The Gauteng High Court (Johannesburg), in a judgment written by Judge Roland Sutherland, has confirmed similar rulings in the Western Cape, KZN and Limpopo divisions, that the High Court does not have jurisdiction to release consumers from debt review.

The judgment stems from an application by two consumers, both clients of debt counsellor Neil Roets, who wanted to be released from debt review because their financial positions had improved to the extent that they could pay their creditors according to the original terms of their credit agreements but could not pay off all of their debts in full, notes a Business Day report.

Without the debts being paid off, Roets was not in a position to issue either with clearance certificates, and they contended that they were trapped in debt review.

They turned to the High Court asking for orders declaring that they were no longer subject to debt review.

The 26-page judgment in the case of the consumer whose debt review application ‘is apparently gathering dust at the office of the court’, Roets can resolve his predicament by presenting his matter to the magistrate together with additional (and new) information about his improved fortunes.

In terms of the National Credit Act, the magistrate ‘must’ conduct a hearing to decide whether or not to grant the debt-review order. In doing so, the magistrate must consider the information before the court, including the consumer’s financial means, prospects and obligations.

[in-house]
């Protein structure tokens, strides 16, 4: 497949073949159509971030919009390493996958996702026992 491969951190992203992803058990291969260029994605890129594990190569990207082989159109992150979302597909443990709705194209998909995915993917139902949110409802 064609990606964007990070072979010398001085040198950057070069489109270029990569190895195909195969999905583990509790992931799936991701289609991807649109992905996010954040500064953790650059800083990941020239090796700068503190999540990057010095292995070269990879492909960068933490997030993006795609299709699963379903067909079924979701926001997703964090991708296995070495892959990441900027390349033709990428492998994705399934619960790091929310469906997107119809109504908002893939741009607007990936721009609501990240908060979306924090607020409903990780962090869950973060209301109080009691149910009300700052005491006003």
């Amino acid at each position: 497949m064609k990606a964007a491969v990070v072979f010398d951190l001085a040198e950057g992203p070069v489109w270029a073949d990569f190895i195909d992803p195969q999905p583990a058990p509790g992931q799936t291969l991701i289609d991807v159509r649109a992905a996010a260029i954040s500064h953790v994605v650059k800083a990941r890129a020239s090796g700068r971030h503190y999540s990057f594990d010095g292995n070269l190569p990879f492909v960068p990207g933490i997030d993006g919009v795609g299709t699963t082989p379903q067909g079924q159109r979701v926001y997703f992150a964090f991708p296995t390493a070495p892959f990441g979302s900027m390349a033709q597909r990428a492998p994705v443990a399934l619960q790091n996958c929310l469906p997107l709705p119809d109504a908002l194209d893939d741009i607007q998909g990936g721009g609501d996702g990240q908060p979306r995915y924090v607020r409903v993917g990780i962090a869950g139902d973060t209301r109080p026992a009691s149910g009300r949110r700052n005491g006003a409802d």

In the case of the consumer with a debt review court order, the position is different, the judgment says, according to Business Day. Where a court order has been made, the consumer is bound to debt review until he has paid all his debts as per the debt rearrangement order.

The NCA says the consumer must either pay off all debts in full, or pay off all short-term debts plus catch up on the arrears on home loan or any other long-term loans and revert to paying the original installments.

If the consumer's financial situation improves while in debt review, nothing prevents him/her from paying extra to creditors in order to exit earlier than the terms stipulated in the debt review order.

But if a consumer has not extinguished the over-indebtedness, he/she has no right to exit debt review, and ‘this seems to be a policy choice by the legislature’, the judgment says.

Full Business Day report